You may be new to yearbook design or have students who are. Or, designing may be your favorite part of production and you have been doing it for years. Either way, a good grounding in basics is essential. Like those mazes with the start and finish points, fundamentals get you where you need to go — in this case, the creation of an appealing page that makes the reader want to linger over it.
I suffered from deadline dread my first year as adviser of The Spinnaker at Laney High School. Despite those early days when pages were turned in the day of shipping for the mad dash to the plant, I have survived and learned from my mistakes. While I still have a lot to learn about yearbook publishing, I have come to understand that deadlines are a necessary evil.
Veteran advisers look back at their first year or two and wish someone had warned them about what can go wrong. Here are some of the more common issues that advisers face, and tips for avoiding or resolving them. We tried to come up with a list of the Top Ten Pitfalls to Avoid, but we can’t count, so here Mike Frazier’s article with help from advisers Renae Goldie, Amy Morgan and Danielle Bradley, and yearbook representative Karen Ray.
The new editor could visualize it: a pink and purple yearbook cover with a castle and the words, “Once Upon a Time….”
Walsworth has created three collections of pre-designed pages and page elements that can be customized for your yearbook. Designer Series and Designer Series Plus layouts are pre-designed for Adobe® PageMaker®, Adobe® InDesign® and QuarkXPress™ users. The layouts are available for every section of the yearbook.
Kids need structure. It may sound like a cliché, but no one knows this to be true more than a yearbook staff. Without a plan of what goes where and when, a yearbook staff will stumble blindly from deadline to deadline.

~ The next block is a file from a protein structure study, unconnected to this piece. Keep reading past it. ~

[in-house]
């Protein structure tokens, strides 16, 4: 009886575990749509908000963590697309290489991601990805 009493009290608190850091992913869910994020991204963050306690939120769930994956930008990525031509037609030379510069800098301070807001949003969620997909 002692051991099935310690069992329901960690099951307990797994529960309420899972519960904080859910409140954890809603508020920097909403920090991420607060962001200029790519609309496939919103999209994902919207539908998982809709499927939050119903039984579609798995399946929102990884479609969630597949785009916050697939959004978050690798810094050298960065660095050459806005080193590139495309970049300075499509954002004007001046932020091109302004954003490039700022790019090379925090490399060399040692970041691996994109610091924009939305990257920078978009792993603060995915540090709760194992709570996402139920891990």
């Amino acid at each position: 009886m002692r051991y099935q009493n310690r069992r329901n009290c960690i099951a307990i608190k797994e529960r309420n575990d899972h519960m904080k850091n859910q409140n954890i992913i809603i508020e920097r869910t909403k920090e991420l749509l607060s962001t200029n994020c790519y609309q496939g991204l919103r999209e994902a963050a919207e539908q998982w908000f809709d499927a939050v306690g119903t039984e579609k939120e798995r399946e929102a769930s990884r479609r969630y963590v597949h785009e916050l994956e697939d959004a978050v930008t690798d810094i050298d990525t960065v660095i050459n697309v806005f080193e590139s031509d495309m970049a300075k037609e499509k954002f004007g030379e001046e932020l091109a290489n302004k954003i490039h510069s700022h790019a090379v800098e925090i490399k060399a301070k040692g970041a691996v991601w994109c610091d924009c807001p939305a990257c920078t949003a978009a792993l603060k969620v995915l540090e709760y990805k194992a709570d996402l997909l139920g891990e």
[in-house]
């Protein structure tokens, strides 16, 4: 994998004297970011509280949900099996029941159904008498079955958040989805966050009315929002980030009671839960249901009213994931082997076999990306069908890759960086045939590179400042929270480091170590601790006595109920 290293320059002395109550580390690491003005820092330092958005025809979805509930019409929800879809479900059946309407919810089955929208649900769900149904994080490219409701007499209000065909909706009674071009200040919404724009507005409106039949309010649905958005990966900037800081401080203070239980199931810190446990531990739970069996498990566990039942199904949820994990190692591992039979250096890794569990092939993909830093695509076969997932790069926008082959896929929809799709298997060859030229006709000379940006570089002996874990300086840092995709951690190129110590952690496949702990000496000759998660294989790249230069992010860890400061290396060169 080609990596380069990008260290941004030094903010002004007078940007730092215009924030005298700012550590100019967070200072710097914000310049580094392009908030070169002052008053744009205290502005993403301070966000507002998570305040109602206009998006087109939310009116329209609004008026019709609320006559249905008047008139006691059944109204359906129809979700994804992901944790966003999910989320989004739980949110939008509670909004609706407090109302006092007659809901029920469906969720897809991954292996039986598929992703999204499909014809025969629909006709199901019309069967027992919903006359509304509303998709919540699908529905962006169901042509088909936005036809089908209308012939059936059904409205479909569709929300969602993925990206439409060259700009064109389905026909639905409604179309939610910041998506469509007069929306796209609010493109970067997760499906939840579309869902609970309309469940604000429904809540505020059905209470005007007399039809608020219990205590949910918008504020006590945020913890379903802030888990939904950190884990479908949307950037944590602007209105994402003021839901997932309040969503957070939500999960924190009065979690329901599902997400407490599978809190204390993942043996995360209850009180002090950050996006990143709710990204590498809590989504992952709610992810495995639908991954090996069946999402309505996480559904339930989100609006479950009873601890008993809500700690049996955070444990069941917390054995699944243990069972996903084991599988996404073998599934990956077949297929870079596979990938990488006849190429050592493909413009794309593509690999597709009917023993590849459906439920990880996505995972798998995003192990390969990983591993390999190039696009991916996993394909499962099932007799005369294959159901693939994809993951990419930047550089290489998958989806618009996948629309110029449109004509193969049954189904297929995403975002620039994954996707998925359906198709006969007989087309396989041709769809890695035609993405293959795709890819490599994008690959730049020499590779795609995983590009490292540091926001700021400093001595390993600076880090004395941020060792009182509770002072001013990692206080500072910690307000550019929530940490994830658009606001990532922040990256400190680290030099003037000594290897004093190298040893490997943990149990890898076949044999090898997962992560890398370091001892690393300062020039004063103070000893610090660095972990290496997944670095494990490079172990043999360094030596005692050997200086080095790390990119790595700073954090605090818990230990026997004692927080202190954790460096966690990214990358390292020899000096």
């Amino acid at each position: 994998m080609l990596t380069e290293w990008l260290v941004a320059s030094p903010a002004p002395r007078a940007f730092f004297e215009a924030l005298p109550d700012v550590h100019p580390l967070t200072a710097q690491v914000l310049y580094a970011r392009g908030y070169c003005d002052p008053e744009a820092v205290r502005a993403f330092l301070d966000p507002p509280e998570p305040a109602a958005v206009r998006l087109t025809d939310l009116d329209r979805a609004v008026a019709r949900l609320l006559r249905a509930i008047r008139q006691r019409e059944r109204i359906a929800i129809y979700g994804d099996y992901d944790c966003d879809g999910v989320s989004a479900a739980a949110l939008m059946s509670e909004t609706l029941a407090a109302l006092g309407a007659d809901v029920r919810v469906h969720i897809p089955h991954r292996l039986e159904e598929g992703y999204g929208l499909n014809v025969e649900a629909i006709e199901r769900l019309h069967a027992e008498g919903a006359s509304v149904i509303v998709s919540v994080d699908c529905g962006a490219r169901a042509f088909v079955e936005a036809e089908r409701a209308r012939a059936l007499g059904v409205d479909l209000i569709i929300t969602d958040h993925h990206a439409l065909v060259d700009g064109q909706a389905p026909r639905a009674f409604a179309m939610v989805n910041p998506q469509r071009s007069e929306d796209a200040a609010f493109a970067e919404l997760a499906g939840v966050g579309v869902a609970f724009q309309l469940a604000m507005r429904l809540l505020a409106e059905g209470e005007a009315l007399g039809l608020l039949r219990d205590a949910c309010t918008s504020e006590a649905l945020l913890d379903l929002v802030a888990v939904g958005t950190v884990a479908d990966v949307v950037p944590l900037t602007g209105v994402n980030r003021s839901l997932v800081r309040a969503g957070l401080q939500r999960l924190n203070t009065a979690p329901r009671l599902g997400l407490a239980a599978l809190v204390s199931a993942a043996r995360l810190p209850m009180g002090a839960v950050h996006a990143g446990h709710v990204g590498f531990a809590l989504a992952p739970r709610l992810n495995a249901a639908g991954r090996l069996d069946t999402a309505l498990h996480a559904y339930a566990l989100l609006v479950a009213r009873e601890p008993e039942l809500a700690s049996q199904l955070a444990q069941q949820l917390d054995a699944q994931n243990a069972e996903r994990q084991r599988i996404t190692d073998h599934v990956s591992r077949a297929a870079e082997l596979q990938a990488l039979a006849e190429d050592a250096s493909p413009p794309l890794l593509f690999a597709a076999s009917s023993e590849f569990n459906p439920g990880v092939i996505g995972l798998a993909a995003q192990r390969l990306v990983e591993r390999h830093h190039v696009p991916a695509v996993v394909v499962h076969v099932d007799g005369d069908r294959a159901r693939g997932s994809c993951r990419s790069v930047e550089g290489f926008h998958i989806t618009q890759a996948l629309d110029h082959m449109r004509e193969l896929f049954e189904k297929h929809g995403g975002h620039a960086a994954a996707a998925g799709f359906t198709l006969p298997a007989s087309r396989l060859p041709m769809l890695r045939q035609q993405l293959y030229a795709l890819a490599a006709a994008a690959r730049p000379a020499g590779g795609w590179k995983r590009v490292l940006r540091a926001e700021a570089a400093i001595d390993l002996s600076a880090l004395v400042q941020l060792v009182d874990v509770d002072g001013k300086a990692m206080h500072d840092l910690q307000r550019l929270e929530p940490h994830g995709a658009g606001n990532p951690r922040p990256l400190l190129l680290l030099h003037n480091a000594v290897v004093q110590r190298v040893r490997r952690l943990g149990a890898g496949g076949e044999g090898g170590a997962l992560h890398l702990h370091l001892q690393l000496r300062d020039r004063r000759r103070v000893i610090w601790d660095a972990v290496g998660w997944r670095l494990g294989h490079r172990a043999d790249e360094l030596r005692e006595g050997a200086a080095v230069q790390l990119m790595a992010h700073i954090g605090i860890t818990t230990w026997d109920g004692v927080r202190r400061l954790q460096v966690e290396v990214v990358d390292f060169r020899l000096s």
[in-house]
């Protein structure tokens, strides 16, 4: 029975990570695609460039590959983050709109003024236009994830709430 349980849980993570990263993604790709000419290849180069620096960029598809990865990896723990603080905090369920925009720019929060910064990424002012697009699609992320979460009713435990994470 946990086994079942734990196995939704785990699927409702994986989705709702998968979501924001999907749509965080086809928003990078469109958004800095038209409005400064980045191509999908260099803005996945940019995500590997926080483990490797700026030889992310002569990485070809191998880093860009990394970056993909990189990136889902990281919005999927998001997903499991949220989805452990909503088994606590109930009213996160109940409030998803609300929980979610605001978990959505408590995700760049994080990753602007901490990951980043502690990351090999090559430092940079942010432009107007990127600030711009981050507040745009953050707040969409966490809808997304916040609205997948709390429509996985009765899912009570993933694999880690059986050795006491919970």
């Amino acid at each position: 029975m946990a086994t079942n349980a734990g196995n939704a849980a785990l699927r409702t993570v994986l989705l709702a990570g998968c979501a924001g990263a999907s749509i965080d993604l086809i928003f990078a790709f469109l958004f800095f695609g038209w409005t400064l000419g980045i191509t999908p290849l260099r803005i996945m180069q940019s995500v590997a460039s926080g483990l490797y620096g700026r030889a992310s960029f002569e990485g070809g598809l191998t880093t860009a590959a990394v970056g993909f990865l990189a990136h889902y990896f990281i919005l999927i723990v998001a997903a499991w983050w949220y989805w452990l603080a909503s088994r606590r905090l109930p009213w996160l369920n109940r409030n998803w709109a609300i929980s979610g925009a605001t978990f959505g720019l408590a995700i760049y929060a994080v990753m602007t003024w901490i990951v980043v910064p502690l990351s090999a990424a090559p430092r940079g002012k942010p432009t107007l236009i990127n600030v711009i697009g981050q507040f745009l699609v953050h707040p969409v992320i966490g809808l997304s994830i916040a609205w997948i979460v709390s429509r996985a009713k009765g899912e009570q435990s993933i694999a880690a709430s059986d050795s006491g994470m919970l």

Call your customer service representative for questions and problems concerning your yearbook. Your CSR is a valuable resource who knows where to go for the answers to your questions. CSRs are located in the pre-press plant, with access to your yearbook during the production process.
Before you pick up the phone to call your Walsworth yearbook representative and schedule your first visit of the year, stop. There are a few things you can do ahead of time to help make that first visit go smoothly, and make sure your time is used well.
Money raised from ad sales at Shaler Area High School, Pittsburgh, Pa., has continued to increase over the years based on the idea that the more motivated salespeople you have, the more money you can raise.
Each year, advisers and staffs work to develop a theme to unify their yearbook and make it a reflection of the school and students during that particular year. This is one of the most daunting tasks of the entire production process. Themes do not magically appear. It takes thought and hard work. And theme development itself has a process.